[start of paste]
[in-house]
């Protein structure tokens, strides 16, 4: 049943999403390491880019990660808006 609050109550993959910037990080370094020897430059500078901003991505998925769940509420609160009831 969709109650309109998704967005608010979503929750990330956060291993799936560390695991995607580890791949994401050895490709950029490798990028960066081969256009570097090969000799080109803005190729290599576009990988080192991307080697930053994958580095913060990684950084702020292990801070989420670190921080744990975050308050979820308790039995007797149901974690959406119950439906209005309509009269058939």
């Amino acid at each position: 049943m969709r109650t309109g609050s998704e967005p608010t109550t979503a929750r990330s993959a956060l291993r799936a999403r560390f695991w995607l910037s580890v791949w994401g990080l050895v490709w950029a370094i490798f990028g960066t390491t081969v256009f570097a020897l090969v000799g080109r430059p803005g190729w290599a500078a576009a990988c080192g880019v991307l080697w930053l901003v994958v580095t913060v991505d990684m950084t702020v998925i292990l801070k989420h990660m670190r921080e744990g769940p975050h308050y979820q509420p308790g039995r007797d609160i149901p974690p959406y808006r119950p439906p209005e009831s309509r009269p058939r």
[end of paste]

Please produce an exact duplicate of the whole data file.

[in-house]
């Protein structure tokens, strides 16, 4: 049943999403390491880019990660808006 609050109550993959910037990080370094020897430059500078901003991505998925769940509420609160009831 969709109650309109998704967005608010979503929750990330956060291993799936560390695991995607580890791949994401050895490709950029490798990028960066081969256009570097090969000799080109803005190729290599576009990988080192991307080697930053994958580095913060990684950084702020292990801070989420670190921080744990975050308050979820308790039995007797149901974690959406119950439906209005309509009269058939």
């Amino acid at each position: 049943m969709r109650t309109g609050s998704e967005p608010t109550t979503a929750r990330s993959a956060l291993r799936a999403r560390f695991w995607l910037s580890v791949w994401g990080l050895v490709w950029a370094i490798f990028g960066t390491t081969v256009f570097a020897l090969v000799g080109r430059p803005g190729w290599a500078a576009a990988c080192g880019v991307l080697w930053l901003v994958v580095t913060v991505d990684m950084t702020v998925i292990l801070k989420h990660m670190r921080e744990g769940p975050h308050y979820q509420p308790g039995r007797d609160i149901p974690p959406y808006r119950p439906p209005e009831s309509r009269p058939r």